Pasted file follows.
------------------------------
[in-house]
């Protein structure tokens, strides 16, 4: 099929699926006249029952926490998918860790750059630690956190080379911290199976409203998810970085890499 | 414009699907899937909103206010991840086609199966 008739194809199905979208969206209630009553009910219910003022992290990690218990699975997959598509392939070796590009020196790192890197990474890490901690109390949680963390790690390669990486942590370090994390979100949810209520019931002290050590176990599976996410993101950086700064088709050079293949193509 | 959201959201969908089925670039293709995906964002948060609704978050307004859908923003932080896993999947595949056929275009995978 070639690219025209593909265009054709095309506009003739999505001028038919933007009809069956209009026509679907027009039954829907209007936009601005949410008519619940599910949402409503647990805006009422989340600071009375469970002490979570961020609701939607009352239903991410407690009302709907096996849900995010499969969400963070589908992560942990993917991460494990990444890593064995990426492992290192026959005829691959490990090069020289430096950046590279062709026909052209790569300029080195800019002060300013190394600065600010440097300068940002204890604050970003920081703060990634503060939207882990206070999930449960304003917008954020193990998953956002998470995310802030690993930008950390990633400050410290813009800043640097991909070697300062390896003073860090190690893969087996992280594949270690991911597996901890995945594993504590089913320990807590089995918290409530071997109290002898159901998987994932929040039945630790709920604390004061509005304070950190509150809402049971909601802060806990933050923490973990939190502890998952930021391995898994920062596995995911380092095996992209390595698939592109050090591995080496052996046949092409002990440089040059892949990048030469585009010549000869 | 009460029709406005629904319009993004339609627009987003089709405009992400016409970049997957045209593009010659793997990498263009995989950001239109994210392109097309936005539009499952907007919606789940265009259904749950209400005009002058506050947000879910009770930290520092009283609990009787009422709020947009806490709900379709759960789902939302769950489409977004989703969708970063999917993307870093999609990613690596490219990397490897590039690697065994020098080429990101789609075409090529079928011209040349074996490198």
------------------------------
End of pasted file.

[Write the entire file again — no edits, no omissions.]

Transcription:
[in-house]
């Protein structure tokens, strides 16, 4: 099929699926006249029952926490998918860790750059630690956190080379911290199976409203998810970085890499 | 414009699907899937909103206010991840086609199966 008739194809199905979208969206209630009553009910219910003022992290990690218990699975997959598509392939070796590009020196790192890197990474890490901690109390949680963390790690390669990486942590370090994390979100949810209520019931002290050590176990599976996410993101950086700064088709050079293949193509 | 959201959201969908089925670039293709995906964002948060609704978050307004859908923003932080896993999947595949056929275009995978 070639690219025209593909265009054709095309506009003739999505001028038919933007009809069956209009026509679907027009039954829907209007936009601005949410008519619940599910949402409503647990805006009422989340600071009375469970002490979570961020609701939607009352239903991410407690009302709907096996849900995010499969969400963070589908992560942990993917991460494990990444890593064995990426492992290192026959005829691959490990090069020289430096950046590279062709026909052209790569300029080195800019002060300013190394600065600010440097300068940002204890604050970003920081703060990634503060939207882990206070999930449960304003917008954020193990998953956002998470995310802030690993930008950390990633400050410290813009800043640097991909070697300062390896003073860090190690893969087996992280594949270690991911597996901890995945594993504590089913320990807590089995918290409530071997109290002898159901998987994932929040039945630790709920604390004061509005304070950190509150809402049971909601802060806990933050923490973990939190502890998952930021391995898994920062596995995911380092095996992209390595698939592109050090591995080496052996046949092409002990440089040059892949990048030469585009010549000869 | 009460029709406005629904319009993004339609627009987003089709405009992400016409970049997957045209593009010659793997990498263009995989950001239109994210392109097309936005539009499952907007919606789940265009259904749950209400005009002058506050947000879910009770930290520092009283609990009787009422709020947009806490709900379709759960789902939302769950489409977004989703969708970063999917993307870093999609990613690596490219990397490897590039690697065994020098080429990101789609075409090529079928011209040349074996490198």